Fig. 2 also bears witness to another virtue of the Delaunay technique. It evidently succeeds in reproducing sharp, edgy and clumpy filamentary and wall-like features. Automatically it resolves the fine details of their anisotropic geometry, seemlessly coupling sharp contrasts along one or two compact directions with the mildy varying density values along the extended direction(s). Moreover, it also manages to deal succesfully with the substructures residing within these structures. The well-known poor operation of e.g. the TSC method is clearly borne out by the central righthand frame. Its fixed and inflexible "filtering" characteristics tend to blur the finer aspects of such anisotropic structures. Such methods are therefore unsuited for an objective and unbiased scrutiny of the foamlike geometry which so pre-eminently figures in both the observed galaxy distribution as well as in the matter distribution in most viable models of structure formation.
Not only qualitatively, but also quantitatively our method turns out to compare favourably with respect to conventional methods. We are in the process of carefully scrutinizing our method by means of an array of quantitative tests. A full discussion will be presented in Schaap & van de Weygaert 2000. Here we mention the fact that the method recovers the density distribution function over many orders of magnitude. The grid-based methods, on the other hand, only managed to approach the appropriate distribution in an asymptotic fashion and yielded reliable estimates of the distribution function over a mere restricted range of density values. Very importantly, on the basis of the continuous density field reconstruction of our Delaunay method, we obtained an estimate of the density autocorrelation function that closely adheres to the (discrete) two-point correlation function directly determined from the point distribution. Further assessments on the basis of well-known measures like the Kullback-Leibler divergence (Kullbach & Leibler 1951), an objective statistic for quantifying the difference between two continuous fields, will also be presented in Schaap & van de Weygaert (2000). Finally, we may also note that in addition to its statistical accomplishments, we should also consider the computational requirements of the various methods. Given a particle distribution, the basic action of computing the corresponding Delaunay tessellation, itself an routine (van de Weygaert 1991), the subsequent interpolation steps, at any desired resolution, are considerably less CPU intensive than the TSC method (both also ). In the case of Fig. 2 the Delaunay method is about a factor of 10 faster. In the present implementation, the bottleneck is Delaunay's substantial memory requirement ( the TSC operation), but a more efficient algorithm will be available in short order. These issues will be treated extensively in our upcoming publication.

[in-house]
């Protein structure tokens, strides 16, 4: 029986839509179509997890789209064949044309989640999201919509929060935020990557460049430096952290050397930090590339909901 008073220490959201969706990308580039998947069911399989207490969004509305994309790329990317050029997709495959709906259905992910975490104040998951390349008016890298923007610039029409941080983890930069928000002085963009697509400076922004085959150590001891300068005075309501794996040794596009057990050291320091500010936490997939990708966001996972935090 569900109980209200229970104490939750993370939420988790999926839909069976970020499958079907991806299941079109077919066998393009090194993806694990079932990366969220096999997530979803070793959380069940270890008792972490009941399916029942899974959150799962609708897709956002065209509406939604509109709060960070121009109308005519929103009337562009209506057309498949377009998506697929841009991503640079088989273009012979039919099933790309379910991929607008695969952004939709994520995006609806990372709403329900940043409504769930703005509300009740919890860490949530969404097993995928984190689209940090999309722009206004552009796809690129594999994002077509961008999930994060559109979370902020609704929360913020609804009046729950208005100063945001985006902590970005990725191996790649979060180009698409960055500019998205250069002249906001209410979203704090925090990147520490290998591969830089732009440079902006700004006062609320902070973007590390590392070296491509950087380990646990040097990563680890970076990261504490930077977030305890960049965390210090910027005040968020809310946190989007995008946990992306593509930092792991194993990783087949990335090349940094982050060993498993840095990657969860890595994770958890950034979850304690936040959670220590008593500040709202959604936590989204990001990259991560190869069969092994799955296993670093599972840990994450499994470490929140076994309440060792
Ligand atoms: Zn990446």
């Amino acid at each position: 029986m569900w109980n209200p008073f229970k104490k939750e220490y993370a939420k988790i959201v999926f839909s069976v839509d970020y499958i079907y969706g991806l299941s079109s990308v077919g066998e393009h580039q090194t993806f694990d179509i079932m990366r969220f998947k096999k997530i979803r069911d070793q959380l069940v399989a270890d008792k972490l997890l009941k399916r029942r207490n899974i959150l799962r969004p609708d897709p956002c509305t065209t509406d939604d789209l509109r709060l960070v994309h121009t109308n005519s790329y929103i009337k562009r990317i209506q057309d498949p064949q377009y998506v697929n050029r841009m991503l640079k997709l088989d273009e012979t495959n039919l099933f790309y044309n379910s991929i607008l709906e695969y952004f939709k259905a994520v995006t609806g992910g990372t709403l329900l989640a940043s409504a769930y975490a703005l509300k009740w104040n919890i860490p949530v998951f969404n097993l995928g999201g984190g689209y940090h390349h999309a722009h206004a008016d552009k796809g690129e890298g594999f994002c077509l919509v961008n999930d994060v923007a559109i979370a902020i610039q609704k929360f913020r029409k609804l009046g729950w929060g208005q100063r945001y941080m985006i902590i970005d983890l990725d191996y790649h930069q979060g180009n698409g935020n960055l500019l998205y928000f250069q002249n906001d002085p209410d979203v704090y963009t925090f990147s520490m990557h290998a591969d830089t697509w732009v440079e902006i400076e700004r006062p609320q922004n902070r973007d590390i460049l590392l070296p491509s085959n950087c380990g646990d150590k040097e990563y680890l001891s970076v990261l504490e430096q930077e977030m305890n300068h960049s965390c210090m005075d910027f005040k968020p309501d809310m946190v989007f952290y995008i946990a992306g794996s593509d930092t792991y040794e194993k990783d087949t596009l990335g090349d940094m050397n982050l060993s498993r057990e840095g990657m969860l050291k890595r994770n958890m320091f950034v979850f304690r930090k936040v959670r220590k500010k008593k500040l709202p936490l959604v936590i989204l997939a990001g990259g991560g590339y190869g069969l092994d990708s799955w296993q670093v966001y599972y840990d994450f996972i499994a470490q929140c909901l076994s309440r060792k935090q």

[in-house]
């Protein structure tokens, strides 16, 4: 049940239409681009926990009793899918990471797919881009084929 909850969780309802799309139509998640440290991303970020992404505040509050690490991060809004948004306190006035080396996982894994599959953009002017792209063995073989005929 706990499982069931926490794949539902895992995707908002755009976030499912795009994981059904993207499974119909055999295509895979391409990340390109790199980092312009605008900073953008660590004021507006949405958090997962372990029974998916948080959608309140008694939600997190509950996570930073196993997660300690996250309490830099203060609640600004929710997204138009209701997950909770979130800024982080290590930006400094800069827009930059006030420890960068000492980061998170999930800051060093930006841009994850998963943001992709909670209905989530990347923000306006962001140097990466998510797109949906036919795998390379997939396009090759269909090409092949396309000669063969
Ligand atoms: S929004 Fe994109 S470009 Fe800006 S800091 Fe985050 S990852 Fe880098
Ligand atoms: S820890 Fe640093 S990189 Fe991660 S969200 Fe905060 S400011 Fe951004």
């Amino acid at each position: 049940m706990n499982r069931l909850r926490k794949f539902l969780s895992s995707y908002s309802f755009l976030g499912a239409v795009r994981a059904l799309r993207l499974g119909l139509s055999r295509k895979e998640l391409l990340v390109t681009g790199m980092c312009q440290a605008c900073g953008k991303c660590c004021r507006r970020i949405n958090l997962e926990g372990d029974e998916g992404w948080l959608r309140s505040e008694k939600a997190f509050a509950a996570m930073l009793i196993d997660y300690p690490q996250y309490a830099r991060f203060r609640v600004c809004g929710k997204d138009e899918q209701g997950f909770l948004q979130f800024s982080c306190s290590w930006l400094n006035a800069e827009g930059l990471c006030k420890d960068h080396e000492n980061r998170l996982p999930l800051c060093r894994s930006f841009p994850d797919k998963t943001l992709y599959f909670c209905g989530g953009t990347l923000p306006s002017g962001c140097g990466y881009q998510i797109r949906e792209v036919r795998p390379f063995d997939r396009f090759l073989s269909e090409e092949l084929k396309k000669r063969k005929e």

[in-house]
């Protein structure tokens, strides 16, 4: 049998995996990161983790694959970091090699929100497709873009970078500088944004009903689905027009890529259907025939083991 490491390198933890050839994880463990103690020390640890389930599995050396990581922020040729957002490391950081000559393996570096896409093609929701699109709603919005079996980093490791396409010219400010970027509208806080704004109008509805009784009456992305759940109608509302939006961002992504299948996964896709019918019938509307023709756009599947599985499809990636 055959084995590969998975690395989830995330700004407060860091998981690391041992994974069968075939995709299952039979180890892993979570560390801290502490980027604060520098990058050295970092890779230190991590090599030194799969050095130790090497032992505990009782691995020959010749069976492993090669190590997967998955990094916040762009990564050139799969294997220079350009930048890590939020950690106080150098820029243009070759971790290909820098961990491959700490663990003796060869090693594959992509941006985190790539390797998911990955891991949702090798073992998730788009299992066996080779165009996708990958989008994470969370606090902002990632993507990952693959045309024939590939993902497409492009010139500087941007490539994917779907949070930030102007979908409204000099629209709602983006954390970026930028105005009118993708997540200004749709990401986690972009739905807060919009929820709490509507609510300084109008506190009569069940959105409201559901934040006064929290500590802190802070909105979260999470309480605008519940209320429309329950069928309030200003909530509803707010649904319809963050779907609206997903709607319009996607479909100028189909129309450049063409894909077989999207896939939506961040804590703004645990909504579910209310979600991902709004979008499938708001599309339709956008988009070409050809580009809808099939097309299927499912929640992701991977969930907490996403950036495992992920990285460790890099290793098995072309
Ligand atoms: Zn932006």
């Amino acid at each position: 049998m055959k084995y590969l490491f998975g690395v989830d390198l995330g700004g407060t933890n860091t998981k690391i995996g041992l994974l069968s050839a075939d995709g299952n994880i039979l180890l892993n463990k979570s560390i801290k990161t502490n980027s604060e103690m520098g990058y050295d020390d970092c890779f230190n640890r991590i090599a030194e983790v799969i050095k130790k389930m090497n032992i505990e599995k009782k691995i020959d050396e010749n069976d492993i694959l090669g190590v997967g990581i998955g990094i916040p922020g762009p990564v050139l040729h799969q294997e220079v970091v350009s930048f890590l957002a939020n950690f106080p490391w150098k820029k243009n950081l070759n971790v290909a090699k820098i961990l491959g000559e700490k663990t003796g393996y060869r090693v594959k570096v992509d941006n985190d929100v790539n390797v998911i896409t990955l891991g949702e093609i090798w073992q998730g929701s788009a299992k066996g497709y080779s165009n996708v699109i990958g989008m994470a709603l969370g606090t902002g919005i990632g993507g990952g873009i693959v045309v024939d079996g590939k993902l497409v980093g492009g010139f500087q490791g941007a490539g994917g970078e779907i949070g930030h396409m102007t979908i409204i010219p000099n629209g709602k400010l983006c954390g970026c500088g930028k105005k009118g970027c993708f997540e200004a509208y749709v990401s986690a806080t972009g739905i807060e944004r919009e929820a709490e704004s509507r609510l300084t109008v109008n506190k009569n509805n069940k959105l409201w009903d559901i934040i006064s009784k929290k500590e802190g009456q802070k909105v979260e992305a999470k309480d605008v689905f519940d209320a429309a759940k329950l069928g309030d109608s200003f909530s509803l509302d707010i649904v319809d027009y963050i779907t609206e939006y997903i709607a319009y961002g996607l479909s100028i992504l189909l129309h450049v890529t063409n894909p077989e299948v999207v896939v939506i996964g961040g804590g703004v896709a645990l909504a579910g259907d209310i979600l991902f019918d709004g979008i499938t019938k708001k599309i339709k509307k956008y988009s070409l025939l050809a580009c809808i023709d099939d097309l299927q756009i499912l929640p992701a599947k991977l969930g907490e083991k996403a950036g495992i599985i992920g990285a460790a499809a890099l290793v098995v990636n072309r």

The preceding is ample testimony of the promise of tessellation methods for the aim of continuous field reconstruction. The presented method, following up on earlier work by Bernardeau & van de Weygaert (1996), may be seen as a first step towards yet more advanced tessellation methods. One suggested improvement will be a second-order method rendering a continuously differentiable field reconstruction, which would dispose of the rather conspicuous triangular patches that form an inherent property of the linear procedure with discontinous gradients. In particular, we may refer to similar attempts to deal with related problems, along the lines of natural neighbour interpolation (Sibson 1981), such as implemented in the field of geophysics (Sambridge et al. 1995; Braun & Sambridge 1995) and in engineering mechanics (Sukumar 1998). As multidimensional discrete data sets are a major source of astrophysical information, we wish to promote such tessellation methods as a natural instrument for astronomical data analysis.
© European Southern Observatory (ESO) 2000
Online publication: December 5, 2000